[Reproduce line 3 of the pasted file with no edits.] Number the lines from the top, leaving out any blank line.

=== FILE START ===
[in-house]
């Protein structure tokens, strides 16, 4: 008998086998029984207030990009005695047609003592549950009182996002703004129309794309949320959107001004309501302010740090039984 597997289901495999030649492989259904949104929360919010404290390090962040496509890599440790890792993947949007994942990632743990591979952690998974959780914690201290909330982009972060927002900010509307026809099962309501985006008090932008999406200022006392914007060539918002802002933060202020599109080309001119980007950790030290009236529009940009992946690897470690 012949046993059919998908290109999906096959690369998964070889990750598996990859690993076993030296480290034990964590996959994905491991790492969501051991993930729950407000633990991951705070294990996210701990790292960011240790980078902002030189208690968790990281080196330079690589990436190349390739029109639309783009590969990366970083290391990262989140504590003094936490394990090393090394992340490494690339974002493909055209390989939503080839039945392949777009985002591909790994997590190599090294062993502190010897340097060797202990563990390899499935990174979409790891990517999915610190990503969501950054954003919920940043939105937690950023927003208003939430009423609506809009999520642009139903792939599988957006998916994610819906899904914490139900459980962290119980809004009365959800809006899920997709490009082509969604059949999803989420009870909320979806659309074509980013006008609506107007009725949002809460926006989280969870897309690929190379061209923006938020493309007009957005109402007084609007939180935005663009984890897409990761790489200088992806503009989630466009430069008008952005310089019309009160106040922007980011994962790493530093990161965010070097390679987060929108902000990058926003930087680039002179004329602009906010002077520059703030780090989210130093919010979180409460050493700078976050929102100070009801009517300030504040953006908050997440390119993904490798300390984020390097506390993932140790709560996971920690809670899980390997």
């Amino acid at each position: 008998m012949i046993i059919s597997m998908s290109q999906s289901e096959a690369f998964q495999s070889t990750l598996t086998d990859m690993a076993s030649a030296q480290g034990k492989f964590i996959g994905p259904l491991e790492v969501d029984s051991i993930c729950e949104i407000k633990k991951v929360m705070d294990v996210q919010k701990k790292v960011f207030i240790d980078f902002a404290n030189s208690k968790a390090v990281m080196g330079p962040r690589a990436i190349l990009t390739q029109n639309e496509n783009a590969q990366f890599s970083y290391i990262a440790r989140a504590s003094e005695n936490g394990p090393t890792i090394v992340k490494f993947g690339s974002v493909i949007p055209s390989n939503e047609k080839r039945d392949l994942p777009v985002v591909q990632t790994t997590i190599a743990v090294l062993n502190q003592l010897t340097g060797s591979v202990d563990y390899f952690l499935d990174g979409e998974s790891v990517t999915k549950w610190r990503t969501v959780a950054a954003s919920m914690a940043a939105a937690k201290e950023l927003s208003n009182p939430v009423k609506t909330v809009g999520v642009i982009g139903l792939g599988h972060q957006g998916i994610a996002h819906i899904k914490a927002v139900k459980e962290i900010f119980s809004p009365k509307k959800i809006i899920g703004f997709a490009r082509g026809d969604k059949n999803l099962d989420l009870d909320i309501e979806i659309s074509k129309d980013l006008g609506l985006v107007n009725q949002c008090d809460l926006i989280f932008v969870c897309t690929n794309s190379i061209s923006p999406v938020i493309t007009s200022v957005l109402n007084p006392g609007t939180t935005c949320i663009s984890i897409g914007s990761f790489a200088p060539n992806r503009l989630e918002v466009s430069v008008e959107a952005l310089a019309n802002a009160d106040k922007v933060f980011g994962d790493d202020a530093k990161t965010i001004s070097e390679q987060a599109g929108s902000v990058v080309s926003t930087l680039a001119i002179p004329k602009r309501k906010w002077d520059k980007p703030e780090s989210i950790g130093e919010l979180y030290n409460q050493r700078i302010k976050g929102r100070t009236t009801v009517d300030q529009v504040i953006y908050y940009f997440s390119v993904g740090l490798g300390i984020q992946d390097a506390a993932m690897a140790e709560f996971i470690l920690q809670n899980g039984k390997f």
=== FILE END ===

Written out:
């Amino acid at each position: 008998m012949i046993i059919s597997m998908s290109q999906s289901e096959a690369f998964q495999s070889t990750l598996t086998d990859m690993a076993s030649a030296q480290g034990k492989f964590i996959g994905p259904l491991e790492v969501d029984s051991i993930c729950e949104i407000k633990k991951v929360m705070d294990v996210q919010k701990k790292v960011f207030i240790d980078f902002a404290n030189s208690k968790a390090v990281m080196g330079p962040r690589a990436i190349l990009t390739q029109n639309e496509n783009a590969q990366f890599s970083y290391i990262a440790r989140a504590s003094e005695n936490g394990p090393t890792i090394v992340k490494f993947g690339s974002v493909i949007p055209s390989n939503e047609k080839r039945d392949l994942p777009v985002v591909q990632t790994t997590i190599a743990v090294l062993n502190q003592l010897t340097g060797s591979v202990d563990y390899f952690l499935d990174g979409e998974s790891v990517t999915k549950w610190r990503t969501v959780a950054a954003s919920m914690a940043a939105a937690k201290e950023l927003s208003n009182p939430v009423k609506t909330v809009g999520v642009i982009g139903l792939g599988h972060q957006g998916i994610a996002h819906i899904k914490a927002v139900k459980e962290i900010f119980s809004p009365k509307k959800i809006i899920g703004f997709a490009r082509g026809d969604k059949n999803l099962d989420l009870d909320i309501e979806i659309s074509k129309d980013l006008g609506l985006v107007n009725q949002c008090d809460l926006i989280f932008v969870c897309t690929n794309s190379i061209s923006p999406v938020i493309t007009s200022v957005l109402n007084p006392g609007t939180t935005c949320i663009s984890i897409g914007s990761f790489a200088p060539n992806r503009l989630e918002v466009s430069v008008e959107a952005l310089a019309n802002a009160d106040k922007v933060f980011g994962d790493d202020a530093k990161t965010i001004s070097e390679q987060a599109g929108s902000v990058v080309s926003t930087l680039a001119i002179p004329k602009r309501k906010w002077d520059k980007p703030e780090s989210i950790g130093e919010l979180y030290n409460q050493r700078i302010k976050g929102r100070t009236t009801v009517d300030q529009v504040i953006y908050y940009f997440s390119v993904g740090l490798g300390i984020q992946d390097a506390a993932m690897a140790e709560f996971i470690l920690q809670n899980g039984k390997f």